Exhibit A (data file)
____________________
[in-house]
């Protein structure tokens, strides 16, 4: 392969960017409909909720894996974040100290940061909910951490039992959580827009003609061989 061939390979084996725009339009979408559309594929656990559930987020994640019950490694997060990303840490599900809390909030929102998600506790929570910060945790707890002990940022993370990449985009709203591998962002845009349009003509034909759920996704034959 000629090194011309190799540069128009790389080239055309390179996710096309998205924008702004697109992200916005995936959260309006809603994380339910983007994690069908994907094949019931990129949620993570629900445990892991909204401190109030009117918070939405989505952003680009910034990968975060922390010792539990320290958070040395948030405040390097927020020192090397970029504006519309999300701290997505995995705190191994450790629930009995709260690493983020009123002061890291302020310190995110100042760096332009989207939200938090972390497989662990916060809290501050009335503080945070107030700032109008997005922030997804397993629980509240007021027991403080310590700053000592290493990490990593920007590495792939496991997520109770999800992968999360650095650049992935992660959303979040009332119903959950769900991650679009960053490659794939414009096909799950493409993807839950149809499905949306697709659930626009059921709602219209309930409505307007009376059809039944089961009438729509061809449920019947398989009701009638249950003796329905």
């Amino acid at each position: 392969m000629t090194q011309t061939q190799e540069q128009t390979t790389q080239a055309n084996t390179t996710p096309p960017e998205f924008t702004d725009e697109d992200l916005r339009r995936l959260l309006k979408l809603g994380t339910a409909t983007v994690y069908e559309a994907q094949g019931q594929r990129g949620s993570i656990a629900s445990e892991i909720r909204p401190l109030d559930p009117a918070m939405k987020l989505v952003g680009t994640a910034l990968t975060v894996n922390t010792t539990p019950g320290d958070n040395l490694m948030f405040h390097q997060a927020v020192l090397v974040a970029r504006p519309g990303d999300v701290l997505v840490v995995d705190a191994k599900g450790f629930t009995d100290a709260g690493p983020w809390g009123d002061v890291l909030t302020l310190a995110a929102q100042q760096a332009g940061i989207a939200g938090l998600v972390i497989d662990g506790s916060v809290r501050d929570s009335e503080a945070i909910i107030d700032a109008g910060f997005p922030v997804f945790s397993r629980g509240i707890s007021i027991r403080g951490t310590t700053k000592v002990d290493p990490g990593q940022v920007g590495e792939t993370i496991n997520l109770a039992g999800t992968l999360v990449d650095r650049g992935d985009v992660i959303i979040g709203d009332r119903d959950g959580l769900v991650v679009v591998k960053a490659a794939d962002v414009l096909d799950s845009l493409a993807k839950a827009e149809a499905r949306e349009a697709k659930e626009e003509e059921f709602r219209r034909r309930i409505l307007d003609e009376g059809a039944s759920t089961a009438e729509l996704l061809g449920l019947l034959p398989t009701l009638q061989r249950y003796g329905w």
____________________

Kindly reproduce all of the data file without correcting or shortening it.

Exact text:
[in-house]
């Protein structure tokens, strides 16, 4: 392969960017409909909720894996974040100290940061909910951490039992959580827009003609061989 061939390979084996725009339009979408559309594929656990559930987020994640019950490694997060990303840490599900809390909030929102998600506790929570910060945790707890002990940022993370990449985009709203591998962002845009349009003509034909759920996704034959 000629090194011309190799540069128009790389080239055309390179996710096309998205924008702004697109992200916005995936959260309006809603994380339910983007994690069908994907094949019931990129949620993570629900445990892991909204401190109030009117918070939405989505952003680009910034990968975060922390010792539990320290958070040395948030405040390097927020020192090397970029504006519309999300701290997505995995705190191994450790629930009995709260690493983020009123002061890291302020310190995110100042760096332009989207939200938090972390497989662990916060809290501050009335503080945070107030700032109008997005922030997804397993629980509240007021027991403080310590700053000592290493990490990593920007590495792939496991997520109770999800992968999360650095650049992935992660959303979040009332119903959950769900991650679009960053490659794939414009096909799950493409993807839950149809499905949306697709659930626009059921709602219209309930409505307007009376059809039944089961009438729509061809449920019947398989009701009638249950003796329905």
């Amino acid at each position: 392969m000629t090194q011309t061939q190799e540069q128009t390979t790389q080239a055309n084996t390179t996710p096309p960017e998205f924008t702004d725009e697109d992200l916005r339009r995936l959260l309006k979408l809603g994380t339910a409909t983007v994690y069908e559309a994907q094949g019931q594929r990129g949620s993570i656990a629900s445990e892991i909720r909204p401190l109030d559930p009117a918070m939405k987020l989505v952003g680009t994640a910034l990968t975060v894996n922390t010792t539990p019950g320290d958070n040395l490694m948030f405040h390097q997060a927020v020192l090397v974040a970029r504006p519309g990303d999300v701290l997505v840490v995995d705190a191994k599900g450790f629930t009995d100290a709260g690493p983020w809390g009123d002061v890291l909030t302020l310190a995110a929102q100042q760096a332009g940061i989207a939200g938090l998600v972390i497989d662990g506790s916060v809290r501050d929570s009335e503080a945070i909910i107030d700032a109008g910060f997005p922030v997804f945790s397993r629980g509240i707890s007021i027991r403080g951490t310590t700053k000592v002990d290493p990490g990593q940022v920007g590495e792939t993370i496991n997520l109770a039992g999800t992968l999360v990449d650095r650049g992935d985009v992660i959303i979040g709203d009332r119903d959950g959580l769900v991650v679009v591998k960053a490659a794939d962002v414009l096909d799950s845009l493409a993807k839950a827009e149809a499905r949306e349009a697709k659930e626009e003509e059921f709602r219209r034909r309930i409505l307007d003609e009376g059809a039944s759920t089961a009438e729509l996704l061809g449920l019947l034959p398989t009701l009638q061989r249950y003796g329905w």